Twitterverse demographics

August 28, 2009 in Internet

I spoke too soon - another post from ReadWriteWeb manages to frustrate yet again. In an article claiming that teenage use of Twitter is on the rise, they present this chart:

Let's do what RWW did not and actually think about what this graph is showing. For each age group, their use of Twitter is plotted over time, relative to their use of the internet as a whole. In other words, this is a visualization of the relative composition of the Twitterverse. If all age groups used Twitter similarly to their overall internet consumption, then all the lines would be at 100.

I do find it amusing that RWW has a almost cliched "statistics can be misleading" section in its article, which fails to note the single most important caveat (unsurprisingly, given their misinterpretation of the chart): increased participation by any one age group must be offset by decreasing participation by another. So the rise in the "12-24" line is equally and exactly offset by declines in the adult groups. Kind of a different headline, isn't it: "Adults Abandon Twitter!" And yet, it's based on the exact same information.

At this time we should note that just two days ago, the Times ran an article called "Who's Driving Twitter's Popularity? Not Teens."

The key here is that we don't know whether teens are using Twitter more or adults are using it less. All we know is that if you look at the Twitter userbase, teenagers form a greater percent of the community than they used to - even though the absolute number of teenage Twitterers could be static or even dropping (if adult use was falling off at a greater rate).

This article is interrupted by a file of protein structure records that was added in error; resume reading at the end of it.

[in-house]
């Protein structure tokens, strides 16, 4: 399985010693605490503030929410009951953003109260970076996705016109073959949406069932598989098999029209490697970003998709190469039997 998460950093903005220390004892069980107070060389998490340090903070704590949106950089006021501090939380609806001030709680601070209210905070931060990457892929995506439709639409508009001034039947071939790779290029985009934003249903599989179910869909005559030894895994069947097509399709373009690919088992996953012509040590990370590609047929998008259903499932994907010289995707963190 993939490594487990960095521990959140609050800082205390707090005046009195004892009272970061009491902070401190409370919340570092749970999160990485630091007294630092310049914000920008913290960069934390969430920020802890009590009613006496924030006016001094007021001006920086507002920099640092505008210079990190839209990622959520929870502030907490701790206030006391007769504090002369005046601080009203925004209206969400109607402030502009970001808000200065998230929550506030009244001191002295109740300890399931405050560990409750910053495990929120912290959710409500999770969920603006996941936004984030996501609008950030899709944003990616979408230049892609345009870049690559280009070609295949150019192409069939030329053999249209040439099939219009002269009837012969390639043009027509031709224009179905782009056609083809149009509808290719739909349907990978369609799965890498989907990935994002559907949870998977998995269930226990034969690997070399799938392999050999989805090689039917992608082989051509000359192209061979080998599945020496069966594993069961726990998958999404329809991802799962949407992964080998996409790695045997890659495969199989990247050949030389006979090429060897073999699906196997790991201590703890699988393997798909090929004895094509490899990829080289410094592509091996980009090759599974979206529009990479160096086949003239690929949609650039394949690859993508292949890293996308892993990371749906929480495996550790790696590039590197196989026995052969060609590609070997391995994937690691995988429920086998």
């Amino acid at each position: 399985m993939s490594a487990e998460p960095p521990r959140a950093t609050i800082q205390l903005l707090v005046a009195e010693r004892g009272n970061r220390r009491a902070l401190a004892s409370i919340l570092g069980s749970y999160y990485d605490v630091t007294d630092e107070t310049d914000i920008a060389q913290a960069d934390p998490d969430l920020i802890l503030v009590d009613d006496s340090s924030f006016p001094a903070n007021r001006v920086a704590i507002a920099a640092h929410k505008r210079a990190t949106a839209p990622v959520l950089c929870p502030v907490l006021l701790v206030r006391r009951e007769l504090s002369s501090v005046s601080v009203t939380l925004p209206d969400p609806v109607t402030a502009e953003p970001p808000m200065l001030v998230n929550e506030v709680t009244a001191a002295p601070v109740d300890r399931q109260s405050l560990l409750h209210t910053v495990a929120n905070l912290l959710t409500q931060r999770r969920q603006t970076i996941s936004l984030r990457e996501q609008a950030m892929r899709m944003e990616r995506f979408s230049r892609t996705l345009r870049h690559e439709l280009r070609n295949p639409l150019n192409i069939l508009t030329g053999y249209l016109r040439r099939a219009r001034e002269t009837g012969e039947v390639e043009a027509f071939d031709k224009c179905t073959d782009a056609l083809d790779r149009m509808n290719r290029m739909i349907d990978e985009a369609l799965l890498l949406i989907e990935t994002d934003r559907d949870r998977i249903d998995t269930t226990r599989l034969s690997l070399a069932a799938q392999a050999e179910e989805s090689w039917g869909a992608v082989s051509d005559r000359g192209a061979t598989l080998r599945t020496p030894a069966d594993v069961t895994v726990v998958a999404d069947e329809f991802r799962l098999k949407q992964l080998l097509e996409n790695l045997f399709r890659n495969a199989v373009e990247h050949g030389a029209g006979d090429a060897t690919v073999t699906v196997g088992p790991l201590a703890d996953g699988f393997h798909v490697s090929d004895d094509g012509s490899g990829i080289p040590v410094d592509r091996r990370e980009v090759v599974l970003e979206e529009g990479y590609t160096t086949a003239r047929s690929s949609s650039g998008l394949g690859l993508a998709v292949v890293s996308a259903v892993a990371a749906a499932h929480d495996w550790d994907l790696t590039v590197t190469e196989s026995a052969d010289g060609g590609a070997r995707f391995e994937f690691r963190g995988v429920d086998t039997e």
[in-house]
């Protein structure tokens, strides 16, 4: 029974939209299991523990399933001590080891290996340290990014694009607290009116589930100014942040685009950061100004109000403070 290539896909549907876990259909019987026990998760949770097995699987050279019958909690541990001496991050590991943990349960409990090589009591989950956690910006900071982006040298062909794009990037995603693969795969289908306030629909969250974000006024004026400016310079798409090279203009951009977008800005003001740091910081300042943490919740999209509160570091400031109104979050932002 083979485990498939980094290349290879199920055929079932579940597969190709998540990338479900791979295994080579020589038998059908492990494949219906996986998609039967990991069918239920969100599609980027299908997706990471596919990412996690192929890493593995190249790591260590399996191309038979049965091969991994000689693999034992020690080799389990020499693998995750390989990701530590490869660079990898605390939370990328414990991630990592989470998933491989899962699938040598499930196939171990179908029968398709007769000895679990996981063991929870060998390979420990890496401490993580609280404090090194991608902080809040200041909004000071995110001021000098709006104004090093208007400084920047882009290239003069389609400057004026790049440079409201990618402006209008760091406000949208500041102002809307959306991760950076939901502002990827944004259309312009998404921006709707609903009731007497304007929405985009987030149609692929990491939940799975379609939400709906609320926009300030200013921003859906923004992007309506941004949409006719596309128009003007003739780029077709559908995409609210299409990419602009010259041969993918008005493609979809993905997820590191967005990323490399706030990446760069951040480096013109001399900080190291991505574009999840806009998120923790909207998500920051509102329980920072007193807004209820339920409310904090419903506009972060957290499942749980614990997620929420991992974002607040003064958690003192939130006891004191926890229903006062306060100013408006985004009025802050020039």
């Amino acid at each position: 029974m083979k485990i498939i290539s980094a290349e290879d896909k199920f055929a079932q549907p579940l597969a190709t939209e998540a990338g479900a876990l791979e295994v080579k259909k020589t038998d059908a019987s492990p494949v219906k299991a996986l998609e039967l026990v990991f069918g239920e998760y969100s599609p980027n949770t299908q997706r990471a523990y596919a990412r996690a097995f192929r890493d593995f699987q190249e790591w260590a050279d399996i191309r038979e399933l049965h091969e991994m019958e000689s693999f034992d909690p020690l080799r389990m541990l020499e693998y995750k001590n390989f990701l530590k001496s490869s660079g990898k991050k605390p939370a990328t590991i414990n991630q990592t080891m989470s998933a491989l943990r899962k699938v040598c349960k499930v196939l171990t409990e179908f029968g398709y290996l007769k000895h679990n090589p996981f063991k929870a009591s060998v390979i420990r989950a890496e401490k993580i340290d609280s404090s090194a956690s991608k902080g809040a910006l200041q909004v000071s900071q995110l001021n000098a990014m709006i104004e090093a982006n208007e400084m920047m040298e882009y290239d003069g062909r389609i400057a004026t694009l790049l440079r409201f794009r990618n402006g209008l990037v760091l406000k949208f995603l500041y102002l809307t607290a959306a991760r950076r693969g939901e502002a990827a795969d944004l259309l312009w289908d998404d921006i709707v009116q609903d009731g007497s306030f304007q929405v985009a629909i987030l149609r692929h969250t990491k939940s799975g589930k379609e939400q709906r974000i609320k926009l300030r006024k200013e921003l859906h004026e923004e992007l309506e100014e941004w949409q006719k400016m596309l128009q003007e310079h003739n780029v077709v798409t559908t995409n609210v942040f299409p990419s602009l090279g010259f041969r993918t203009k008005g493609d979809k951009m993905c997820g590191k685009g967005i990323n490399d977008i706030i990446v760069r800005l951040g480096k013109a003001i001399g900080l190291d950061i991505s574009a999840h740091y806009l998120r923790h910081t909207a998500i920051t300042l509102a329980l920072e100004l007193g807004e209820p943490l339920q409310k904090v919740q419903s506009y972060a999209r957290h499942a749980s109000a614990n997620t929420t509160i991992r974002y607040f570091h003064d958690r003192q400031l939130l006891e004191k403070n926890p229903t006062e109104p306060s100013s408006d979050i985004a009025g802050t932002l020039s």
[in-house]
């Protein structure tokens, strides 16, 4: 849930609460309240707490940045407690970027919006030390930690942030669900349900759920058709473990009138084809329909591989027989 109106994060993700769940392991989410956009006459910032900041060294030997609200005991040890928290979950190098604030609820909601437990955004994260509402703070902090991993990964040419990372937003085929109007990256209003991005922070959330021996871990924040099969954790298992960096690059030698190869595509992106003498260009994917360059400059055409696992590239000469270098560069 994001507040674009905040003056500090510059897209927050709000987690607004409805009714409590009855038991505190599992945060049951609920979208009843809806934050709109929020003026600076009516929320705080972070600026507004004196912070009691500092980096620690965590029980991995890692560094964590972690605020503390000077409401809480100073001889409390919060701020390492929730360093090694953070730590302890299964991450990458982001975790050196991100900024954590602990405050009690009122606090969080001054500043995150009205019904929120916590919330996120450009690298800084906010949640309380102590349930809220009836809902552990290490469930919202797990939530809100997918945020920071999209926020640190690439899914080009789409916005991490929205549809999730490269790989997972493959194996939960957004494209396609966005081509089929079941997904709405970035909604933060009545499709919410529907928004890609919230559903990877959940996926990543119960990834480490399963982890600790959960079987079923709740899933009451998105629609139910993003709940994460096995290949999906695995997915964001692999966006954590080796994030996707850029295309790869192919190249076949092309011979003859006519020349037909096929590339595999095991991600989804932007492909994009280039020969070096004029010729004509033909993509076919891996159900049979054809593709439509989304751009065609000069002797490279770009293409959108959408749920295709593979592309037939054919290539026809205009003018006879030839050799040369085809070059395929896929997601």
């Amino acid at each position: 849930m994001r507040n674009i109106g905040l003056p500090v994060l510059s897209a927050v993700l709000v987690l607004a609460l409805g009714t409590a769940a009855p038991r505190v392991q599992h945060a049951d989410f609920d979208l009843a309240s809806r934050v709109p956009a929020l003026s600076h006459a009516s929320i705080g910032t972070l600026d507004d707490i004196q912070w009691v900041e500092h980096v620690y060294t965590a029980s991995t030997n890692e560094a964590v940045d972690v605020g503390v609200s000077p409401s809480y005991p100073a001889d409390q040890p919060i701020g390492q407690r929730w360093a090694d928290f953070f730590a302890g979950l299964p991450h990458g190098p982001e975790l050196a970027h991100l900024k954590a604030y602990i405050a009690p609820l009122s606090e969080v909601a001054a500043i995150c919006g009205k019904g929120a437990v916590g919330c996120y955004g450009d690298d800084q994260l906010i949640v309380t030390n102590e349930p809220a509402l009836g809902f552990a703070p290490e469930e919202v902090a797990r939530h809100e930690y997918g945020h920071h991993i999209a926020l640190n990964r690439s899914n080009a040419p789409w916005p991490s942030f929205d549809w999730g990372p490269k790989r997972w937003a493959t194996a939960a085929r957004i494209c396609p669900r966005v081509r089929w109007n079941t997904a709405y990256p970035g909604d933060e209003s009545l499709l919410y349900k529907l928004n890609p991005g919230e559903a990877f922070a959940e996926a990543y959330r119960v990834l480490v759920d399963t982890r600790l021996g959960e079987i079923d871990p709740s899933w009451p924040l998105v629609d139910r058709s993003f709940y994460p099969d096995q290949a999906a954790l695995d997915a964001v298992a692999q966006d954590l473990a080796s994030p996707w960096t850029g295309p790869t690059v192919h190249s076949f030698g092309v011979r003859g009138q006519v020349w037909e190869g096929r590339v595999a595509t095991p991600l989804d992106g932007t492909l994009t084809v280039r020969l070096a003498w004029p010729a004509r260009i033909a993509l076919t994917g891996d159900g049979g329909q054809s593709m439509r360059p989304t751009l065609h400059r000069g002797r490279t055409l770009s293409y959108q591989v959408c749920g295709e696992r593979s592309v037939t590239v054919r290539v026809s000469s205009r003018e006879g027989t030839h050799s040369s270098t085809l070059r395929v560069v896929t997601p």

What's much more interesting is that for the first time, teens are using Twitter disproportionately - they are a larger demographic of the Twitterverse than the internet generally. But again this gives us no context, and that fact could arise from their increased participation or adult accounts going stagnant.

It's interesting and informative to note that young people are a steadily growing percentage of the Twitterverse. It is a mistake to make assumptions about their number from the graph, however.

I fully expect an article from RWW examining the "massive rise" in "2-11" Tweets - who are these tweeting toddlers? What do they tweet about? And most importantly, how can your marketing strategy take advantage of this trend?

Update: I am not surprised to learn that this graph comes from Silicon Alley Insider's Chart of the Day column. I cringe at the thought of that site's influence.

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